Let me start by saying that I bought Lego Lord of the Rings last Friday both because I had it pre-ordered and I – quite literally – scored this game for free as I had trade-ins and it was discounted for Black Friday.
I didn’t expect too much.
Being a very big Lord of the Rings fan (and that is putting it quite mildly), I was apprehensive about what Lego could do to make this game half as breathtaking as the films. After all, it’s Lego and Legos are for children.
Well, let me put it this way: If this game were a drug, I would likely have already sold my possessions and currently be living in a box. I have played every day for 7 days and when I was not playing, I was thinking about playing.
The graphics were surprisingly realistic for background art. The landscapes were very nicely done and very realistic; doubled by the fact that it was motion and distance blurred.
I base some of my opinion of a game on graphics alone. It may be slightly narrow-minded though I cannot help but enjoy a lushly painted landscape just a touch more than an average background.
Story mode is incredible and features original dialogue from the film — with added quirks to the Lego animations. I found myself having a laugh on several occasions when someone was hit with a flying object or a character did something unorthodox yet jovial.
The music whilst playing each level of the story was just as it had been in the film, giving that epic feel and putting you right into the story itself. That was a very big bonus for someone like me who stared incredulous, mouth agape when watching the films for the first time.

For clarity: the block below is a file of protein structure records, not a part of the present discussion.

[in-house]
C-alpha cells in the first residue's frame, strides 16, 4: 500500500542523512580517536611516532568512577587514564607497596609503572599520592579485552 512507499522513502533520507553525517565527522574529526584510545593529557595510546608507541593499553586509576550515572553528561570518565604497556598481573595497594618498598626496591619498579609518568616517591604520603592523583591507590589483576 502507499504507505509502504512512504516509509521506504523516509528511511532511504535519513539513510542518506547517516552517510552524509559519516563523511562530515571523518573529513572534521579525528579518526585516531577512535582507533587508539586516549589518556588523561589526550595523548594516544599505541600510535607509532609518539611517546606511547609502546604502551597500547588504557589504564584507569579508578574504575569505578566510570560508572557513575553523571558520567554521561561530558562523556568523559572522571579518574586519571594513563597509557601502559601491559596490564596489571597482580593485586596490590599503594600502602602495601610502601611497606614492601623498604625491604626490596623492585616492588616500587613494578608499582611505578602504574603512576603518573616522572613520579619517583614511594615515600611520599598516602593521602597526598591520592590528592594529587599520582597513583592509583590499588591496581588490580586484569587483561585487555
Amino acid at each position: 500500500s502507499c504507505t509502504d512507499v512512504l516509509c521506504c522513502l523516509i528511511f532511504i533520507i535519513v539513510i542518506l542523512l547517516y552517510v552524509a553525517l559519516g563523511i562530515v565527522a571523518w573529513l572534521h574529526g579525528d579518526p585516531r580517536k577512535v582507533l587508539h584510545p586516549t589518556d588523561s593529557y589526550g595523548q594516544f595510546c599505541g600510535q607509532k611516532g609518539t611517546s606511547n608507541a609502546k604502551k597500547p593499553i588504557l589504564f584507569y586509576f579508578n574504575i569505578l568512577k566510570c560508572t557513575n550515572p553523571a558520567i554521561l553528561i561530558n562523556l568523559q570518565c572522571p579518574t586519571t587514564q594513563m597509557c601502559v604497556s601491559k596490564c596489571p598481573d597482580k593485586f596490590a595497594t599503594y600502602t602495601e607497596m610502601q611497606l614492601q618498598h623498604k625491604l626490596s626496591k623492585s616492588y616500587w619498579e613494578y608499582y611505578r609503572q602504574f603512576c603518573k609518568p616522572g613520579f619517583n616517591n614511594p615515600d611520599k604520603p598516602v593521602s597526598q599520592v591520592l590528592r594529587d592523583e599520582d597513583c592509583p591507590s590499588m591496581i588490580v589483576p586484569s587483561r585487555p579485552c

Gamers who love to unlock characters and play in an open world game will be very pleased with the way Lego Lord of the Rings is laid out. Everything is free to explore with the exception of certain secrets. With those, you must unlock other characters and venture through in Free Play mode.
Some gamers might feel a bit overwhelmed by the freedom of going wherever they wish but they have taken care of that as well. Blue studs act almost like the Will-O-the-Wisp and they show you the path in which you are to follow to remain on the storyline.
Adding to that, if you should find yourself lost – fear not – those same blue studs will show you the shortest path back to where you must be to continue on.
One of the most satisfying aspects of Lego games is; if it looks like you can break it — break it! You can smash nearly anything in-game to receive an obscene number of studs and uncover secrets. Use your currency wisely though, because when exploring, you will come upon other characters that you are able to purchase. They will prove invaluable to you when you’ve unlocked Free Play in every level. Some characters are stronger or have powers that others do not and they will be the ones to break through previously unmovable stones, barriers or climb walls that you could not with Frodo or Sam. On top of that, you can also craft items by unlocking Blacksmith designs and making them yourself. They give certain abilities you cannot use otherwise.
The patterns are well hidden though so you must be on the look-out for places to climb, jump or dig.
Once Free Play is unlocked in all levels and you’ve finished Story Mode, you are able to switch from one person to the next as you need them throughout the levels.
I was able to unlock all modes in the span of a week but please, do not be discouraged. It is not a short game, and I finished at a mere 30% completion in the storyline. There is still plenty to do, see, and unlock after you’ve completed the main story.
It may also bear mentioning that I’d worn out two, fully charged PS3 controllers in one sitting. Some of you may not be quite so obsessed.
In my travels when boasting about my adventures over the past week or so, I have heard at least one person criticise the Lego Lord of the Rings game. He stated that there is “too much to do” and that it is “too open”. The only thing I can say to that is: Embrace it! It is an Epic Adventure, after all. 😉